ICEC report

The Independent Commission for Equity in Cricket report came out on June 26, 2023. In the 2024 edition of the Wisden Almanack, Michael Collins, a member of the ICEC, writes about the report.

It is unlikely to have escaped the attention of readers that the English game has been mired in scandals and conflicts relating to racism. To some, this may be an unwelcome distraction from the cricket, as if what happens on the field were disconnected from the wider context within which cricketers are produced. For others, allegations and denials, most consistently and publicly at Yorkshire, provide further evidence of a sport that has long been institutionally racist.

The Independent Commission for Equity in Cricket report, published in June 2023, was unequivocal that “deeply rooted and widespread forms of structural and institutional racism continue to exist across the game”. Writing here in a personal capacity, but as one of the four commissioners who worked under the leadership of the ICEC chair, Cindy Butts, I naturally – and fully – endorse that position. Racism takes many forms. It can be overt and explicit, verbally or physically. It may be sly, nagging, needling, wrongly dismissed as banter. Indeed, when he returned as Yorkshire chair in early 2024, Colin Graves apologised for doing just that during his first spell in the job. Our research made it clear racism remains prevalent within cricket. It has destroyed many lives, and inhibited the development of a swealth of talent. We must make sure this is a genuine moment of change. That requires leaders within the game to take a strong stand, particularly in cases where other powerful people are orchestrating processes of denial, obfuscation and backsliding. The ECB were told in a report in 1997 that cricket was blighted by racism, but did little to address the problem. They must not make the same mistake again.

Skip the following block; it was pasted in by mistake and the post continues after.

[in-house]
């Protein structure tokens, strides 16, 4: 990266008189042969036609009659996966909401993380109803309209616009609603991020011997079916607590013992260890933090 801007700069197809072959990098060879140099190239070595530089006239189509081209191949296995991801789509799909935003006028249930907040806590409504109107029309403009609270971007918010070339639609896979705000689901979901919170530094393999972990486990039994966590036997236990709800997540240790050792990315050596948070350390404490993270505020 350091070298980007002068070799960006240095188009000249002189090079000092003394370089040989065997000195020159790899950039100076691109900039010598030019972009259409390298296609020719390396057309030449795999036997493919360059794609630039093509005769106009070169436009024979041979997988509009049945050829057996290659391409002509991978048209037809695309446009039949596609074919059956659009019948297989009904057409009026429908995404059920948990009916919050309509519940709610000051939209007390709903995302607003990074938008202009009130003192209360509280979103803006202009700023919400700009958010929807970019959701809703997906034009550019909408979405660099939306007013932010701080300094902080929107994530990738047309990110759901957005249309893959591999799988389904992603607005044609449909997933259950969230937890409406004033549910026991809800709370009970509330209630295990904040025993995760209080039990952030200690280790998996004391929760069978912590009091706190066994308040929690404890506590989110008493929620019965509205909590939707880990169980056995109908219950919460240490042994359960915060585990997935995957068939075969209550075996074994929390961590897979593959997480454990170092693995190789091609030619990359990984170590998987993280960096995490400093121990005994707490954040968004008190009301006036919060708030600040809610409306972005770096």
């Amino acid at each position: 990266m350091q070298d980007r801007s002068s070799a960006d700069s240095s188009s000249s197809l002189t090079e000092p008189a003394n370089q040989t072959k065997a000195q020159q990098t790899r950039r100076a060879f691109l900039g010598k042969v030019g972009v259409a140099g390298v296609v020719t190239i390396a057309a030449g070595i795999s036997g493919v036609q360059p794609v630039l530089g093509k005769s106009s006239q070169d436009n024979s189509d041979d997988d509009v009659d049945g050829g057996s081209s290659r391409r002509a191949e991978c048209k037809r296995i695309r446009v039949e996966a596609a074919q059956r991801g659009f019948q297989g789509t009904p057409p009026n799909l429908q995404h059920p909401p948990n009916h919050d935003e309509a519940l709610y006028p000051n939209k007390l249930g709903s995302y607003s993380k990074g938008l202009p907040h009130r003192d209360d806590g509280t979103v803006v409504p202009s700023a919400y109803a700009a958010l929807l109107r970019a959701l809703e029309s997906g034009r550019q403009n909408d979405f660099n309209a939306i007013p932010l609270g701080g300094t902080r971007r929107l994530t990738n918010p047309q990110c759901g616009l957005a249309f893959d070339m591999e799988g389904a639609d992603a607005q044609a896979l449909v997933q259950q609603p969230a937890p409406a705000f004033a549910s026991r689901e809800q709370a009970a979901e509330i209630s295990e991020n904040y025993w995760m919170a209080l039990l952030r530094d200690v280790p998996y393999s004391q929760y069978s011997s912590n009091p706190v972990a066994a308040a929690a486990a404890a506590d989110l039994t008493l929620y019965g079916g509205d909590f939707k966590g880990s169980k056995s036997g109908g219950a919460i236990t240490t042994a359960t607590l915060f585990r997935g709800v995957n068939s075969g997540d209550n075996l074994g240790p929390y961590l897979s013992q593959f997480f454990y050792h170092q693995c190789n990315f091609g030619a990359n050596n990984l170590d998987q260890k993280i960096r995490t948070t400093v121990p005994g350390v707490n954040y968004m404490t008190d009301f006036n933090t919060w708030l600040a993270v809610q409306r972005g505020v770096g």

But our report, as spelled out in its opening pages, was not just about racism. Equally importantly, we wrote, cricket is marked by “structural and institutional sexism and class-based discrimination”. In addition to entrenched racism, we found that women cricketers and staff are marginalised, and routinely experience sexism and misogyny. We also found, unsurprisingly, that class prejudice is extensive, that the dominance of private schools constitutes a deep divide – in terms of cricket’s culture and its resources – and that this schismunderpins cricket’s talent pathway, determining who gets to progress along it, and ultimately represent their country. We noted too that Lord’s, branded “the home of cricket”, still cannot find time for England’s women to play a Test match. It does, though, manage to fit in Eton v Harrow and Oxford v Cambridge, which typically have a dismal attendance and arguably present the worst images of elitism to the wider public. MCC have decided they would like this state of affairs to continue, at least until 2027. Our report argues that these matches should no longer be played at Lord’s, and be replaced – ideally with immediate effect – with the finals day of an open schools competition, with parents, family and friends, and an expectant new generation of young cricketers in attendance.